And that's it! Once the pie dishes had been heat cured, the paint was on there to stay, and the dishes can now be used for food preparation and cooking just like any other glass vessel. I recommend washing painted items by hand, as I don't know if the dishwasher would affect the image over time. Unfortunately, I don't have a picture of one of my finished "pi plates" shown from the inside, as the recipient saw it. For some reason, I completely forgot about taking a final photo! But, here are my three "pi plates" after heat curing, and ready to be awarded to the contest winners:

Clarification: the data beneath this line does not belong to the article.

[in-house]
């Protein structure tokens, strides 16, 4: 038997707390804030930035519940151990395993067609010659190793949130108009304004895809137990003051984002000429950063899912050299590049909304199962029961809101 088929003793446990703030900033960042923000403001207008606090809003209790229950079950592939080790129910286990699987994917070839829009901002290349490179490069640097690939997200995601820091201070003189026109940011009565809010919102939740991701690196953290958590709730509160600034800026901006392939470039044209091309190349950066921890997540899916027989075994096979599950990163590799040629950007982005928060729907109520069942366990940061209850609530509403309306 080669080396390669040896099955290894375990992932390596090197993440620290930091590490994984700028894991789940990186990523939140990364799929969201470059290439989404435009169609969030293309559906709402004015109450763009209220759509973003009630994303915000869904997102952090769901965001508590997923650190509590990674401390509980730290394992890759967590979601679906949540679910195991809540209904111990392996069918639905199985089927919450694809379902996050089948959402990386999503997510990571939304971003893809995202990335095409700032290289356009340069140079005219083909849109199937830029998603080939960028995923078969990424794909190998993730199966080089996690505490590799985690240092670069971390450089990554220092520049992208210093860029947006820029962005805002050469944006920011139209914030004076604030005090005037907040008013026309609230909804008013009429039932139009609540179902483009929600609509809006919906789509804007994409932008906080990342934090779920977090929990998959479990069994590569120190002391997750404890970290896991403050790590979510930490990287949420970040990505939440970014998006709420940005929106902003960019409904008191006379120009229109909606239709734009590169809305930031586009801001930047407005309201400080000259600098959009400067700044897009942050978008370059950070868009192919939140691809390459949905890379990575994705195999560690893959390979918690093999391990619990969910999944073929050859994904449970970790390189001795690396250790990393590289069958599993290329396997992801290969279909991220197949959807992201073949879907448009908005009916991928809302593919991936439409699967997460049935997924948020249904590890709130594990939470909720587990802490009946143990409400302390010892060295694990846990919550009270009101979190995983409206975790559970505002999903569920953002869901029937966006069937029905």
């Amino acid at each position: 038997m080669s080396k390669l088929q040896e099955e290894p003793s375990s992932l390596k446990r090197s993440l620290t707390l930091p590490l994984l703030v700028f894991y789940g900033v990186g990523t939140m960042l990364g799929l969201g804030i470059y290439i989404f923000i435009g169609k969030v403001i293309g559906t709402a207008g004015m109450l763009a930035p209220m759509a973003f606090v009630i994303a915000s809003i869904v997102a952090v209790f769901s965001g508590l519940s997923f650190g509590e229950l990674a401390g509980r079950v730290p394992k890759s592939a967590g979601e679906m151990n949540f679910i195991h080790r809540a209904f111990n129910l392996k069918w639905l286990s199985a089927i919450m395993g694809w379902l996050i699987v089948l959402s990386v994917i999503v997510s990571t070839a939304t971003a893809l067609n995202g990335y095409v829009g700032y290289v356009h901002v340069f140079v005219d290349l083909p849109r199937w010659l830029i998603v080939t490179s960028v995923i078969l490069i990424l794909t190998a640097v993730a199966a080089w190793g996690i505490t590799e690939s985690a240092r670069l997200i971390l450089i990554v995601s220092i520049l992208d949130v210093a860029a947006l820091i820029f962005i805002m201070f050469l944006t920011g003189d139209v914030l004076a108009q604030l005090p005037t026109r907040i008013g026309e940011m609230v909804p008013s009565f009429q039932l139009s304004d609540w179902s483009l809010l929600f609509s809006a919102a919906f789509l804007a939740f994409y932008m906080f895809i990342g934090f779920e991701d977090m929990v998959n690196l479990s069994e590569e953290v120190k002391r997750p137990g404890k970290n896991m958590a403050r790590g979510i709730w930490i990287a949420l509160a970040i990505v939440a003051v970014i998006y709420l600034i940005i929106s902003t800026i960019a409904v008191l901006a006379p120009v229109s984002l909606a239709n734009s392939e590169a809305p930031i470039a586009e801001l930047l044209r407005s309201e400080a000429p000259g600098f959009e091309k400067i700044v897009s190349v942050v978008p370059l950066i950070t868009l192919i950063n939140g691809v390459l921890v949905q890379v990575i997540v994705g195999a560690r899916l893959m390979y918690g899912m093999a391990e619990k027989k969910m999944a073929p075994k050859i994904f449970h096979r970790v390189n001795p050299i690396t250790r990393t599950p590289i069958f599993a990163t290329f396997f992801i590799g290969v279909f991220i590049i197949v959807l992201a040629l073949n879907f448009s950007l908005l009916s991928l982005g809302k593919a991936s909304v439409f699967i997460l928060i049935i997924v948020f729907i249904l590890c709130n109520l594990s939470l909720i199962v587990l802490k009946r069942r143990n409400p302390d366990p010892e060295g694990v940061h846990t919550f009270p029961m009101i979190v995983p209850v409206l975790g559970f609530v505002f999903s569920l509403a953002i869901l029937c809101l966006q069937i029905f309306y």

This was a super fun project, and it was soooooo easy to do! If you are artistic, you could freehand a design, and of course, you can use whatever colors your heart desires. Now that I know how easy painting on glass is, I am planning on making some other items as gifts. I have a wedding shower coming up in a few weeks, and while I'll get the bride something from her registry, I'm also going to put her new initials and some spring flowers on a 9x13 casserole dish, as a little "extra" gift. The possibilities are endless!